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Should Marco Rossi and Matt Boldy Play on the Same Line?

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Fans were already excited about the future entering the inaugural Tom Kurvers Prospect Showcase. The team has assembled a wealth of top prospects, and many were on display at TRIA Rink last weekend. The State of Hockey was particularly salivating to see first-round picks Marco Rossi and Matt Boldy.

Anyone who watched the tournament stopped being excited for the future, and started getting excited for the present. Rossi and Boldy put on an absolute show over the weekend, scoring a couple of goals each.

The Minnesota Wild has had its fair share of top prospects come into prospect camps and tournaments over the years — Mikael Granlund, Jonas Brodin, Matt Dumba, Alex Tuch, Joel Eriksson Ek, and Jordan Greenway, to name a few. Many performed fine in these exhibitions, but rarely looked dominant.

Rossi and Boldy dominated. They’ve been on a mission to make the Wild out of training camp, and they certainly helped their chances. Beyond how good they looked, though, is how intriguing is how great they looked together. Minnesota put their two star prospects on their top line, and the results were instant and dazzling.

Whenever one of them got you out of your seat, you could rewind the tape and find the other sparking the play. Sometimes two high-end players can have difficulties working together, with both wanting the only puck on the ice. This wasn’t the case. Both love having the puck, but are great at finding soft spots near the net when they don’t. Since they’re also great passers, whoever has possession can find the other for easy scoring chances.

Rossi noted the instant connection between them, telling Michael Russo on Monday’s Straight From the Source podcast, “Last week I met him for the first time… but on the ice, we have really good chemistry. We always try to find each other with some really good passes.”

10K Rinks recently published an article detailing “ideal” lines for the upcoming season. In it, they had both Rossi and Boldy on the roster, but on separate lines. The thought was that Minnesota has great, playmaking NHLers on the roster who could slowly bring along the duo. After this weekend, though, they should consider putting Rossi and Boldy on the same line.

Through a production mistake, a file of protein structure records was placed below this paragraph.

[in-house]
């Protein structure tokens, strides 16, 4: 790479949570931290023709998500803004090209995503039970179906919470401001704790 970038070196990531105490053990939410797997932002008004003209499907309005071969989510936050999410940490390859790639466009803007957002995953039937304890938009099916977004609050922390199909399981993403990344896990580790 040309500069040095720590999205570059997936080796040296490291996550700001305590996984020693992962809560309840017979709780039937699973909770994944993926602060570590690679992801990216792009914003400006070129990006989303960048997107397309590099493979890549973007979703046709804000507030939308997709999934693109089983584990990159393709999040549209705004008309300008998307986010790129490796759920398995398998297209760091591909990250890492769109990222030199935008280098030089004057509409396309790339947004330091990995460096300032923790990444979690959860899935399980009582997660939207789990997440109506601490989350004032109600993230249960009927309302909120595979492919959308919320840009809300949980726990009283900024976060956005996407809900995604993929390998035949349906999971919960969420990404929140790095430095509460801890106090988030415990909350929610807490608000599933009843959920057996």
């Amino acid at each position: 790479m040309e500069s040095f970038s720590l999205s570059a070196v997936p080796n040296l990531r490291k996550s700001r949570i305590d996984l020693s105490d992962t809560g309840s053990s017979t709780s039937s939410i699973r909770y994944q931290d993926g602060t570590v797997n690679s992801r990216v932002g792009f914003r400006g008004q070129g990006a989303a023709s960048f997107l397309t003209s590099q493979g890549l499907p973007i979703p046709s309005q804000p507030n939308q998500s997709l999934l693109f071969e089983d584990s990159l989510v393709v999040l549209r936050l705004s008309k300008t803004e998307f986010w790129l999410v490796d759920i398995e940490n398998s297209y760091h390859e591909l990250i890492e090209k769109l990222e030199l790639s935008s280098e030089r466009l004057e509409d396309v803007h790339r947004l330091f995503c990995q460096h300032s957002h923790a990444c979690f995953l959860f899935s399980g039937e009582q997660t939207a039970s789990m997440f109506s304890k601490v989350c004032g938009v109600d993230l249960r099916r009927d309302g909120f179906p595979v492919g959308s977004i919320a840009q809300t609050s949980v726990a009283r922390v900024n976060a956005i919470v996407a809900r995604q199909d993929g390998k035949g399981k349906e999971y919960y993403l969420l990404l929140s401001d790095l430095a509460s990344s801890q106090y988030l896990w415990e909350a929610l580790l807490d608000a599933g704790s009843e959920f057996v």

Admittedly, it would be an aggressive move. Young players often have difficulty earning the trust of coaches, mostly because they typically need time to adjust to the NHL. On the offensive side, things that work in juniors and college don’t always translate to the pros. Rookies can also struggle with defending bigger, stronger, faster players in the NHL.

You can shelter a rookie by putting them with established veterans, but putting two on a line leaves them much more vulnerable to growing pains.

Does that mean it can’t work? Let’s take a quick look at history. Here’s every instance since the 2007-08 season of a team that’s had multiple rookie forwards that were in their age-20 seasons or younger and scored more than 0.5 points per game, and how they performed controlling play at 5-on-5:

Surprisingly, playing high-end rookies together has worked out pretty well. The only duo of this group to not control at least half of the expected goal share was Jordan Eberle and Taylor Hall, who were still one of the best duos on an awful Edmonton Oilers team. Even when having to make adjustments and deal with the occasional rookie mistake, these duos often gave teams enough in the reward column to make up for the risk.

Now, this is a bit of an unrepresentative sample of rookies. As you can see, it’s pretty rare for a team to have two rookies who are this young in significant roles. So the players on this list are going to tend to be great to begin with. And teams with multiple impact rookies are usually picking high in the draft, meaning they’re bad teams with not many other strong roster players.

But there’s no denying that Rossi and Boldy have a chance to make it into that rarified air. They’re consensus top-20 NHL prospects, and might even have been higher were it not for Rossi’s health concerns. Expectations should still be tempered somewhat, but both could absolutely crack the half-point per game threshold this year.

If nothing else, the fact that Rossi and Boldy have shown great chemistry gives Minnesota options. For example, if they look like they belong in the NHL, but both aren’t ready for top-line assignments, they can pair them on a third line to wreak havoc on softer matchups. Or Minnesota could build a second power play unit around the two rookies, giving opposing penalty kills no rest when Kirill Kaprizov and Kevin Fiala come off the ice.

They’ll have to keep up this play in training camp, of course, but Rossi and Boldy are well on their way to making it impossible for the Wild to send them to Iowa. As excited as fans were to see them, the team has to be intrigued and impressed by their dominant performances. They not only delivered on the hype, but they flashed potential of being an excellent battery in the NHL. Get excited to see it again, because it’s difficult to imagine Minnesota not trying that look this season.

Thanks to Evolving-Hockey and Stathead for the data used in this article.

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